How to Research your
North Carolina
Foster Family

North Carolina: Resources


North Carolina State Flag

William_Foster
Research coordinator
William L. Foster Jr.,
e-mail
Foster
DNA Group 7

Participant #109

McFarlan, North Carolina

Personal Website

  1. State Library of North Carolina Genealogy Collection - Website

    Genealogical Services of the State Library of North Carolina, an agency of the Department of Cultural Resources, holds extensive published materials for genealogical and historical research. Beginners and researchers needing books (family histories, published abstracts, county, state and federal records), periodicals, and census indexes and microfilms to trace families in North Carolina and the states from which and to which they migrated should begin their research in the Library. State Library Genealogical Services are located on the west mezzanine floor at 109 East Jones Street (come in the Jones Street entrance and turn left in the lobby).  The mailing address is: 4641 Mail Service Center, Raleigh NC 27699-4641.

    The State Library shares the building with the North Carolina State Archives. The Archives Search Room is located on the 2nd floor at 109 East Jones Street.  The mailing address is: 4614 Mail Service Center, Raleigh  NC 27699-4614.

  2. North Carolina Genealogy - Website
    Free North Carolina Data and Links of African American Genealogy, Biographies, Cemetery Records, Census Records, County Maps, History, Genealogy Lookups, Military Records, Native American Records, Vital Records and Will Abstracts 1760-1800.

  3. North Carolina Genealogy on GeneaSearch - Website
    North Carolina genealogy look ups, NC genealogy & historical societies, genealogy publications available from NC genealogical societies and individuals, lost female ancestors queries, and related links for NC genealogy research in North Carolina.

  4. Genealogy Today - Website
    StateGenSites, launched on October 7, 1999, is one of the most popular directories for U.S. genealogy. Here are the resources available for North Carolina.

  5. The USGenWeb Project North Carolina - Website

    • A brief history of each county, including if appropriate a link to the home page for the parent county from which it was formed.
    • A map showing the location of the county within the state.
    • A link to the appropriate county page in the NCGenWeb Archives Project
    • Links to other NCGenWeb special projects pages, and/or to our consolidated list of North Carolina resources (http://www.rootsweb.com/~ncgenweb/projects.html)
    • Addresses, phone numbers, and other contact information for the local county courthouse, public library, historical or genealogical society
    • Lists of researchers for specific surnames in your county
    • Names of volunteers who will do lookups in local resources
    • Links to the home pages for neighboring counties
  6. FamilySearch Catalog - Website
    North Carolina Place Search Results in hundreds of references to microfilm, fiche & books located in the Family History Library in Salt Lake City, Utah or available for viewing at thousands of Family History Centers located throughout the world.
  7. Davie County, North Carolina Genealogy - Website
    This website is one of William Foster's favorite resources.  It has a lot on the 1790 and 1850 Census.  The 1790 Census is a listing of Head of Household and the 1850 is a listing of every household member (wife & children's names, age, birth place, etc).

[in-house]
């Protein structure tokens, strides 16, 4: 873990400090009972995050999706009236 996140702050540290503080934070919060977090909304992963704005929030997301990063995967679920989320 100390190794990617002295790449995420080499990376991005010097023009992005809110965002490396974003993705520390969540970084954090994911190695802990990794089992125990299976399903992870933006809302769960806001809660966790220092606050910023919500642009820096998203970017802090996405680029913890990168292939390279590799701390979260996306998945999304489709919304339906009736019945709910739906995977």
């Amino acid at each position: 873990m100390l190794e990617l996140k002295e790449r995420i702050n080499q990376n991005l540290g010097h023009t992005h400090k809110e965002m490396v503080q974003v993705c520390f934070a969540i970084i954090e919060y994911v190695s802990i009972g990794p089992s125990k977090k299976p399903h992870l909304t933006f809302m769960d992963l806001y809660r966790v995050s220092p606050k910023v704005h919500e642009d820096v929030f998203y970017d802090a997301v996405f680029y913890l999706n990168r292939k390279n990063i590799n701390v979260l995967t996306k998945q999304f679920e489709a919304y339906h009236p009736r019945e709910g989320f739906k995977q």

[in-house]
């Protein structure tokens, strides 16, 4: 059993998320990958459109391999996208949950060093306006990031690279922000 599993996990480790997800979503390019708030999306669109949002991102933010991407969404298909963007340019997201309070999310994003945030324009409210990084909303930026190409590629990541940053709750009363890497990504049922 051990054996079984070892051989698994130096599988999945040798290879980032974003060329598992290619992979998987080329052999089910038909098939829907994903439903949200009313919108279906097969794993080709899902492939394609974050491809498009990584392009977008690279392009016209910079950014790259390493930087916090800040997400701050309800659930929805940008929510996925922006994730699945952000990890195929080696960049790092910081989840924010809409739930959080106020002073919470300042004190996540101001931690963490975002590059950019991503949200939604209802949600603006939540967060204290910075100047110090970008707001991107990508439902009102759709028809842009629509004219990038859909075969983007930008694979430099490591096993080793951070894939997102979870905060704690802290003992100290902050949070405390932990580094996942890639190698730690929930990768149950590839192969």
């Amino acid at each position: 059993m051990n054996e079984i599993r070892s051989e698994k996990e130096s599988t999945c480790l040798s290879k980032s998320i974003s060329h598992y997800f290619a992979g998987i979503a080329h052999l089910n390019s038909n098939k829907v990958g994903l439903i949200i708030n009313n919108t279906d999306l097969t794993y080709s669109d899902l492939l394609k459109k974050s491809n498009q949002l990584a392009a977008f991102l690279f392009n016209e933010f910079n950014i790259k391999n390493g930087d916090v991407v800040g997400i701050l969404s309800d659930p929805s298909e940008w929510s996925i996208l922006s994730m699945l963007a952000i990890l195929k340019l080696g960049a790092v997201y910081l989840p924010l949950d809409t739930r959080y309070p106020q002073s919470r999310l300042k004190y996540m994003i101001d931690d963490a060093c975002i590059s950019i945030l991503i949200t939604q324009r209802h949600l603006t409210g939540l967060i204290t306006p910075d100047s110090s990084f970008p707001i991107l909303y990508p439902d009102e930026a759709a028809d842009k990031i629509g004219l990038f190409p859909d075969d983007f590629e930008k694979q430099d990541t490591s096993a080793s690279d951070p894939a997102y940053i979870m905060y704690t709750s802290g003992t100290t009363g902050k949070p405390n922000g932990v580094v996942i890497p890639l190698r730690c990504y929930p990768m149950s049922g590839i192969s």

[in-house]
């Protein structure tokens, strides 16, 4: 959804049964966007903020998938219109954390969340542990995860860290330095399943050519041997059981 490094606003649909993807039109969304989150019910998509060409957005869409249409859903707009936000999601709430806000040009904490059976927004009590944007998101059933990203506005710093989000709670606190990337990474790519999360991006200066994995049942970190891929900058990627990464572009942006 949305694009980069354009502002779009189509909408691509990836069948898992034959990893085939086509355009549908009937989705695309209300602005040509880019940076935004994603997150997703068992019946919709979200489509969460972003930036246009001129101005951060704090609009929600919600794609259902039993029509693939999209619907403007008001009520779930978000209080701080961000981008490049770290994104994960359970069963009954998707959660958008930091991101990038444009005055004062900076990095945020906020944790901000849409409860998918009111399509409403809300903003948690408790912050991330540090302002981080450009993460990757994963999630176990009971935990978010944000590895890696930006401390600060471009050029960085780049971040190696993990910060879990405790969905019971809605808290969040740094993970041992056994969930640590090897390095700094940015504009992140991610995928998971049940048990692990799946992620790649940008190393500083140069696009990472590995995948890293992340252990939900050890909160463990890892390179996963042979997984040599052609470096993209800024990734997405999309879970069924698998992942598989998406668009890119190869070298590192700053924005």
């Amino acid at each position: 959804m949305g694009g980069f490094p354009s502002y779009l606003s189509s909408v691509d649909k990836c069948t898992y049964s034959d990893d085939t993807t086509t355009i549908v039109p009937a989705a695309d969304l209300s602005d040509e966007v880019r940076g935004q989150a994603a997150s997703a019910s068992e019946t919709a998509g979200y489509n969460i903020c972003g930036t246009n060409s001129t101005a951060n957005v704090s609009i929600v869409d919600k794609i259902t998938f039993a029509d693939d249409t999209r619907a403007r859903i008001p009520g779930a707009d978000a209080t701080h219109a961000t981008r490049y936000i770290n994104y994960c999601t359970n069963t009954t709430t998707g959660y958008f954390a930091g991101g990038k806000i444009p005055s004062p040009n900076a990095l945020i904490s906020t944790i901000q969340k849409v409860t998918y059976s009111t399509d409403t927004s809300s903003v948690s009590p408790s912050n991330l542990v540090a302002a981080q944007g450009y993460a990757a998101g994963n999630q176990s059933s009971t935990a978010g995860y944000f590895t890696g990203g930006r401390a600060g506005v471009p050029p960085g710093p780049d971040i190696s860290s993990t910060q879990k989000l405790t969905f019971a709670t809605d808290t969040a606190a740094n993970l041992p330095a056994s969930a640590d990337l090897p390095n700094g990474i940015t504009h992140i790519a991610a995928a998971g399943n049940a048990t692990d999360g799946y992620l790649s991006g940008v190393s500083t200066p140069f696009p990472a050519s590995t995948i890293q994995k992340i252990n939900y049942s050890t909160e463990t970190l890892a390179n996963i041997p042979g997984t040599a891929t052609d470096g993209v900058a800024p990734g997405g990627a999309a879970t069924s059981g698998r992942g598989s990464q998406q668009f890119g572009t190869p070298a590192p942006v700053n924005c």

8. Comments from William Foster to assist you in Carolina Research -

    In the Carolinas studying the Foster family lines can be like a puzzle connecting the lines who many times do not appear related. Unlike some Families who came Ashore ( Immigrated ) to the Carolinas via Charleston or Wilmington or Savannah into the Carolina Piedmont and Mountains:

    Most Fosters moved South into North Carolina and South Carolina after the Immigrants arrived in Virginia , Maryland , Penn, and yes up North in Mass. Then most Fosters immigrated "voluntarily" to the Colonies in the 1600s -1700s to become the East Coast Pioneers**** then Migrated to The Carolinas later.  I do not know if Sir Walter Raleigh's ( Now Lost Colony ) had a Foster in it, but one of The Leaders of The Carolina's Albemarle Colony was a Richard Foster who immigrant to Tidewater, Virginia.  The Carolinas thus became a Foster Family distribution area for migration West or Southwest.

    Thus the Foster Family Line Puzzles in regions of Rowan County, NC and up state South Carolina. The confusion is  all of these Fosters weren't of the same Family (Clan ) from England. Some of them Scot- Irish  immigrants who blended in with their English Foster Cousins.  Not all Fosters we found in the Carolinas have the same immigrant but appear to have different immigrant ancestors who possibly were of the same Foster Family in the generations before immigration or are related 6 generations back in Northumberland on the English Scottish boarder.  There are a few whose Haplo DNA group puts them no where related to Group 7 for the past 2000 years.  Thus, when researching the Foster's in the Carolina's, the best genealogy tool we can use or guide us is the Foster Family DNA identification for our most recent common ancestor.

  9. Research Wiki: Portal: North Carolina - Website
    Welcome to North Carolina - a Wiki research tool of articles, links and references of great value to the North Carolina researcher found in one place on the web.
  10. "Black Sheep" Ancestors: Virginia - Website
    Search for your Blacksheep Ancestors in Free Genealogical Prison and Convict Records, Historical Court Records, Executions, Insane Asylum Records and Biographies of Famous Outlaws, Criminals & Pirates in the United States.
  11.  

Return to Home Page